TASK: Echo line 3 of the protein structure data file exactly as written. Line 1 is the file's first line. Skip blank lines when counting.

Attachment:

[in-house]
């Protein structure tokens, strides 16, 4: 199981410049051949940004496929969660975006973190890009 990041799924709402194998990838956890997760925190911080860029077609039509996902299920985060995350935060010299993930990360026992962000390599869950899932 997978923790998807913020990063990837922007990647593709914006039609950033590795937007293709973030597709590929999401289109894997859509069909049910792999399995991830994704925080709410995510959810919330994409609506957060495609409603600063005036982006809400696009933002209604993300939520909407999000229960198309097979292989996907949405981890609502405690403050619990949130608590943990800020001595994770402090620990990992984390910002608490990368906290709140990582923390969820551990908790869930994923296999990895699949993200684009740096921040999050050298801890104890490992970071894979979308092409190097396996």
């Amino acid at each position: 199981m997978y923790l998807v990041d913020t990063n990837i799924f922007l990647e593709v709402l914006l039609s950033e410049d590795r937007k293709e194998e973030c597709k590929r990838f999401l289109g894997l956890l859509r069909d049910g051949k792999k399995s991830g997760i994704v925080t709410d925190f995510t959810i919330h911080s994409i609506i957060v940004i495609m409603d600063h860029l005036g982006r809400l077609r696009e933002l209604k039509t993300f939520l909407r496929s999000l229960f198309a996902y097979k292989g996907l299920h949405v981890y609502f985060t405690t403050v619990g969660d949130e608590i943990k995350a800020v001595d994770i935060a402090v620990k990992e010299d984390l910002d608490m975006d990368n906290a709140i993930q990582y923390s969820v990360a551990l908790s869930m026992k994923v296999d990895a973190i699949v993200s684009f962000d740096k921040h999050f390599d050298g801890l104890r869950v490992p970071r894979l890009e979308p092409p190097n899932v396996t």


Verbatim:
């Amino acid at each position: 199981m997978y923790l998807v990041d913020t990063n990837i799924f922007l990647e593709v709402l914006l039609s950033e410049d590795r937007k293709e194998e973030c597709k590929r990838f999401l289109g894997l956890l859509r069909d049910g051949k792999k399995s991830g997760i994704v925080t709410d925190f995510t959810i919330h911080s994409i609506i957060v940004i495609m409603d600063h860029l005036g982006r809400l077609r696009e933002l209604k039509t993300f939520l909407r496929s999000l229960f198309a996902y097979k292989g996907l299920h949405v981890y609502f985060t405690t403050v619990g969660d949130e608590i943990k995350a800020v001595d994770i935060a402090v620990k990992e010299d984390l910002d608490m975006d990368n906290a709140i993930q990582y923390s969820v990360a551990l908790s869930m026992k994923v296999d990895a973190i699949v993200s684009f962000d740096k921040h999050f390599d050298g801890l104890r869950v490992p970071r894979l890009e979308p092409p190097n899932v396996t």